In Australia, the term ‘remote living’ conjures up images of vast red plains, dense rainforests, wide horizons, endless seas and skies — full of adventure and possibility for all comers. What is life really like for the women and girls who live outside our major cities? Join Federal Sex Discrimination Commissioner Kate Jenkins and women from regional, remote and rural Australia to hear about the challenges for women and girls in their worlds, and how they are taking down the boundary fences. Participants will include pastoralist and connector of communities in the Bush Maree Morton, Mayor of Torres Shire Council Vonda Malone, from Bundaberg Curator Trudie Leigo, and the session will be facilitated by ABC Regional Editor for Queensland Cathie Schnitzerling.
4.15pm – 5.30pm, Shame, Powerhouse Theatre
According to psychologists, shame is one of the most destructive emotions in the human kitbag. It has been used for centuries to control the behaviour of women and girls, and people who do not conform to society’s gender expectations. This panel discusses how we can lift the burden of shame. Speakers include author and advocate Jasvinder Sanghera founder of UK charity Karma Nirvana that supports both men and women affected by honour based abuse and forced marriages, award winning Australian author and campaigner Jane Caro and First Nation arts leader Lee-Ann Tjunypa Buckskin contributor to Jane’s 2017 publication ‘Unbreakable’. Facilitated by Director of Grace Street Consulting Balveen Ajimal.
6pm – 6.30pm, J.D ‘Okhai Ojeikere: Hairstyles and Headresses
Southbank Centre’s Hayward Gallery and Of One Mind present the first Australian tour of work by the acclaimed African photographer J.D ‘Okhai Ojeikere for WOW at Festival 2018. J.D ‘Okhai Ojeikere’s Hairstyles series is a unique typological survey, which provides an enduringly beautiful and powerful insight into Nigerian culture. The exhibition will feature over 40 images printed from the original negatives.
7.20pm – 7.50pm, Ghosts of a Goddess, Vulcana Women’s Circus, The Wall – Powerhouse Piazza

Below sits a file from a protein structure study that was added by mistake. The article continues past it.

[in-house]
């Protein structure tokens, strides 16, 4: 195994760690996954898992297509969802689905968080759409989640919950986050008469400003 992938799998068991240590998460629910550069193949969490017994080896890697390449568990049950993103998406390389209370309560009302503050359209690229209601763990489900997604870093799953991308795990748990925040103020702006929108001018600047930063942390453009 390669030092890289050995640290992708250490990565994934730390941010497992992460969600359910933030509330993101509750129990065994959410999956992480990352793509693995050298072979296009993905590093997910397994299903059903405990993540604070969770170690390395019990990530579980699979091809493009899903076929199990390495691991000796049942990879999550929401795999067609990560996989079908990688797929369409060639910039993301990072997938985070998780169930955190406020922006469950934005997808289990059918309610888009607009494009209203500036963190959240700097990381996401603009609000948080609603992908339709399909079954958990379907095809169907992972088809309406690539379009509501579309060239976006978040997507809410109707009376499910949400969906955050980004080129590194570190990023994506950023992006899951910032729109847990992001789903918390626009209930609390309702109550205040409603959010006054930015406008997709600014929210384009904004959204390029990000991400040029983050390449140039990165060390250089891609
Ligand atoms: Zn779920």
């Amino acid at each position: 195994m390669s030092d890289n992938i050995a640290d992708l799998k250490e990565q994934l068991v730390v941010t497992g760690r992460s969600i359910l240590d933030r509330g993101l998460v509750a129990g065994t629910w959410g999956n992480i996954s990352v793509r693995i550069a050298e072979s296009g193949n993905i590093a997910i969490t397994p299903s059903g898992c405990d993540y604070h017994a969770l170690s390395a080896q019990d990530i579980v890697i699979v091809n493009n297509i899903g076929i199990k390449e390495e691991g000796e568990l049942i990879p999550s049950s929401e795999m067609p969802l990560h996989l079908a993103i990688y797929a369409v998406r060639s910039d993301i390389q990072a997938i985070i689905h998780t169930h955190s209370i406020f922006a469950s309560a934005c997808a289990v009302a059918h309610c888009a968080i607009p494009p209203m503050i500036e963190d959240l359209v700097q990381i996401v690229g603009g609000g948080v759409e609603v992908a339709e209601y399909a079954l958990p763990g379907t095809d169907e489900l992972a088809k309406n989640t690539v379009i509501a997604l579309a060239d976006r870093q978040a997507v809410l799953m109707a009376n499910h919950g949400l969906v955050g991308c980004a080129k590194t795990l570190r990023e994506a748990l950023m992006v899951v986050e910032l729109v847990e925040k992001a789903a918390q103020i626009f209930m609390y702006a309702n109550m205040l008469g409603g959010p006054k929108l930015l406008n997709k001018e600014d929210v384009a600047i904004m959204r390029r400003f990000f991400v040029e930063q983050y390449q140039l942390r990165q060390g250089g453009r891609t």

An exhilarating vertical performance on the front wall of the Brisbane Powerhouse at dusk, using abseiling and dancing in harnesses. What does it mean to be an icon? Lifted up, looked up to and imitated, then pulled and pushed and devoured as they crack and fall. Be enthralled as the ghosts fly, swing, sail and seduce us.
Saturday 7 April
10am – 11am, WOW Bites, Turbine Studio
- Alanna Bastin-Byrne, Jade Collins, Brooke MacGregor, Chris Figg and Daniela Hernandez celebrate the diversity of the Femeconomy community with 2-minute tales about their different paths to leadership.
- Anisa Nandaula, award-winning Brisbane slam poet on the importance of Standing Up and the power of the spoken word.
- Women from the very remote Aboriginal Community of Lockhart River share their stories.
1pm – 2.15pm, Changing the Story – Ending Male Violence Against Women and Girls, Powerhouse Theatre
What is the true picture of gender based violence across the Commonwealth? Where can we gain the most momentum for change and where are the legal and cultural solutions to the issue of gender based violence. Natasha Stott Despoja founding chair of Our Watch Australia, former politician and former Australian UN Ambassador for women and girls will lead this conversation around government and community led approaches to changing the story for our daughters and sons.
Participants will include from Sri Lanka activist Jayanthi Kuru-Utumpala, from Queensland community activist and campaigner Yasmin Khan and from Guyana/UK author and activist Luke Daniels whose new book Defeating Domestic Violence in the Americas — Men’s Work challenges men to take more responsibility for ending the violence.
2.45pm – 4pm, Times Up – Beyond the #, Powerhouse Theatre
Until a few years ago most people probably didn’t know where the # was on their keyboard — let alone why they would use it! And in 2018, in after #destroythejoint #countingdeadwomen #bringbackourgirls #womensmarch and of course #metoo — it has technically and symbolically united women and men across the globe in calls for action. So we’ve galvanized attention to the treatment of women: now who is creating the solutions? In this session facilitated by the Director of the 50/50 by 2030 Foundation Virginia Haussegger AM women and men in leadership roles talk about the practical and effective changes they are making. Speakers will include Chair of Partners McCullough Robertson Lawyers Dominic McGann and Principal of Nudgee College Peter Fullagar
5.15pm-6pm, Fan Girls, Turbine Platform
A 13-year-old girl told Yve Blake that she would ‘slit someone’s throat to be with the man I love’. She was talking about Harry Styles. Award winning Theatremaker Yve Blake will present a selection of songs from ‘FANGIRLS’, a brand-new musical inspired by interviews with hundreds of teenage fangirls. It’s a story of young women, the stories we tell them, and the ways we underestimate them — with a sound world that is best described as a ‘Beyonce Concert meets Rave meets Church’. Yve’s here to tell us what she found, what a twelve year old girl taught her about womanhood, and why Fangirls are her heroes.